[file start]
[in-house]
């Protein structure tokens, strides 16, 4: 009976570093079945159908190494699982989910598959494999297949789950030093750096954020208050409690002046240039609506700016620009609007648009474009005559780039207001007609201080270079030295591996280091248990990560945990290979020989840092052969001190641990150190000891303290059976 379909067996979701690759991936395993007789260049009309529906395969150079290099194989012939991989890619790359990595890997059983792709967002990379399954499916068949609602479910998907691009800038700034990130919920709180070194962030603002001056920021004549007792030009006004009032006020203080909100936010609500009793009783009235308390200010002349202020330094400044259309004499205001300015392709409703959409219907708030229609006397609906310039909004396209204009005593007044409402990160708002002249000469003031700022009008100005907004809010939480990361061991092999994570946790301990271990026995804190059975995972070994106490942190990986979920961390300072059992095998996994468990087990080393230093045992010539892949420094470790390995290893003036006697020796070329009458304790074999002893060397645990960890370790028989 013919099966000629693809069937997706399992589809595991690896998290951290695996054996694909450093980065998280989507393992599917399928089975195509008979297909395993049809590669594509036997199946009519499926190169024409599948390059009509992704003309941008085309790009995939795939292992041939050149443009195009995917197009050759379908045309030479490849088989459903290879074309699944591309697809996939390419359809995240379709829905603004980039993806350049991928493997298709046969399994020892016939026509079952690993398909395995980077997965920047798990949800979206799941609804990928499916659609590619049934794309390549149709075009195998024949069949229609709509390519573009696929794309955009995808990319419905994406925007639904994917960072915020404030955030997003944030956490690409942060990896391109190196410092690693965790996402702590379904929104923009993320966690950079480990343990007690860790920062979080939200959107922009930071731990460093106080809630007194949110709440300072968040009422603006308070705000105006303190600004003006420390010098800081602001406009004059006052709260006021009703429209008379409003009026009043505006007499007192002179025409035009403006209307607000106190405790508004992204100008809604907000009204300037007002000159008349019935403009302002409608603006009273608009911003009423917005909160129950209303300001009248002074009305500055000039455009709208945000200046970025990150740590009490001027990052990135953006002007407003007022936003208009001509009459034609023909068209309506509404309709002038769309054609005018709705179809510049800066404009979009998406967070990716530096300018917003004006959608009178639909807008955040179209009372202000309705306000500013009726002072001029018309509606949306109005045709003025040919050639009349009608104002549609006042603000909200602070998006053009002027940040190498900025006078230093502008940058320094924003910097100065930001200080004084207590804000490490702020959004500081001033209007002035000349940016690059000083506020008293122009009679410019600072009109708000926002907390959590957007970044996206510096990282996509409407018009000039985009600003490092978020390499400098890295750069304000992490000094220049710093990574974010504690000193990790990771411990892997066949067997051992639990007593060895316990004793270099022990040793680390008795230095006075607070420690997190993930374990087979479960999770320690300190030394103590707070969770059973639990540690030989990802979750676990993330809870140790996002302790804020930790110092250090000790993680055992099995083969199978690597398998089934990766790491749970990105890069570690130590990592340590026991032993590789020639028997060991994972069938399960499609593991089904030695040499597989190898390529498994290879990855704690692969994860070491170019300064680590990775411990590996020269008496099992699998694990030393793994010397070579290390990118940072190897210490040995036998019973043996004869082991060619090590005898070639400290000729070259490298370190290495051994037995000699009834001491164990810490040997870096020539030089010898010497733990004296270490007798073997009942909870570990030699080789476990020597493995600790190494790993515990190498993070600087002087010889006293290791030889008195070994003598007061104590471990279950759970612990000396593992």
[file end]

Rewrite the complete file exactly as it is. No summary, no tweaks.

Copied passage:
[in-house]
């Protein structure tokens, strides 16, 4: 009976570093079945159908190494699982989910598959494999297949789950030093750096954020208050409690002046240039609506700016620009609007648009474009005559780039207001007609201080270079030295591996280091248990990560945990290979020989840092052969001190641990150190000891303290059976 379909067996979701690759991936395993007789260049009309529906395969150079290099194989012939991989890619790359990595890997059983792709967002990379399954499916068949609602479910998907691009800038700034990130919920709180070194962030603002001056920021004549007792030009006004009032006020203080909100936010609500009793009783009235308390200010002349202020330094400044259309004499205001300015392709409703959409219907708030229609006397609906310039909004396209204009005593007044409402990160708002002249000469003031700022009008100005907004809010939480990361061991092999994570946790301990271990026995804190059975995972070994106490942190990986979920961390300072059992095998996994468990087990080393230093045992010539892949420094470790390995290893003036006697020796070329009458304790074999002893060397645990960890370790028989 013919099966000629693809069937997706399992589809595991690896998290951290695996054996694909450093980065998280989507393992599917399928089975195509008979297909395993049809590669594509036997199946009519499926190169024409599948390059009509992704003309941008085309790009995939795939292992041939050149443009195009995917197009050759379908045309030479490849088989459903290879074309699944591309697809996939390419359809995240379709829905603004980039993806350049991928493997298709046969399994020892016939026509079952690993398909395995980077997965920047798990949800979206799941609804990928499916659609590619049934794309390549149709075009195998024949069949229609709509390519573009696929794309955009995808990319419905994406925007639904994917960072915020404030955030997003944030956490690409942060990896391109190196410092690693965790996402702590379904929104923009993320966690950079480990343990007690860790920062979080939200959107922009930071731990460093106080809630007194949110709440300072968040009422603006308070705000105006303190600004003006420390010098800081602001406009004059006052709260006021009703429209008379409003009026009043505006007499007192002179025409035009403006209307607000106190405790508004992204100008809604907000009204300037007002000159008349019935403009302002409608603006009273608009911003009423917005909160129950209303300001009248002074009305500055000039455009709208945000200046970025990150740590009490001027990052990135953006002007407003007022936003208009001509009459034609023909068209309506509404309709002038769309054609005018709705179809510049800066404009979009998406967070990716530096300018917003004006959608009178639909807008955040179209009372202000309705306000500013009726002072001029018309509606949306109005045709003025040919050639009349009608104002549609006042603000909200602070998006053009002027940040190498900025006078230093502008940058320094924003910097100065930001200080004084207590804000490490702020959004500081001033209007002035000349940016690059000083506020008293122009009679410019600072009109708000926002907390959590957007970044996206510096990282996509409407018009000039985009600003490092978020390499400098890295750069304000992490000094220049710093990574974010504690000193990790990771411990892997066949067997051992639990007593060895316990004793270099022990040793680390008795230095006075607070420690997190993930374990087979479960999770320690300190030394103590707070969770059973639990540690030989990802979750676990993330809870140790996002302790804020930790110092250090000790993680055992099995083969199978690597398998089934990766790491749970990105890069570690130590990592340590026991032993590789020639028997060991994972069938399960499609593991089904030695040499597989190898390529498994290879990855704690692969994860070491170019300064680590990775411990590996020269008496099992699998694990030393793994010397070579290390990118940072190897210490040995036998019973043996004869082991060619090590005898070639400290000729070259490298370190290495051994037995000699009834001491164990810490040997870096020539030089010898010497733990004296270490007798073997009942909870570990030699080789476990020597493995600790190494790993515990190498993070600087002087010889006293290791030889008195070994003598007061104590471990279950759970612990000396593992």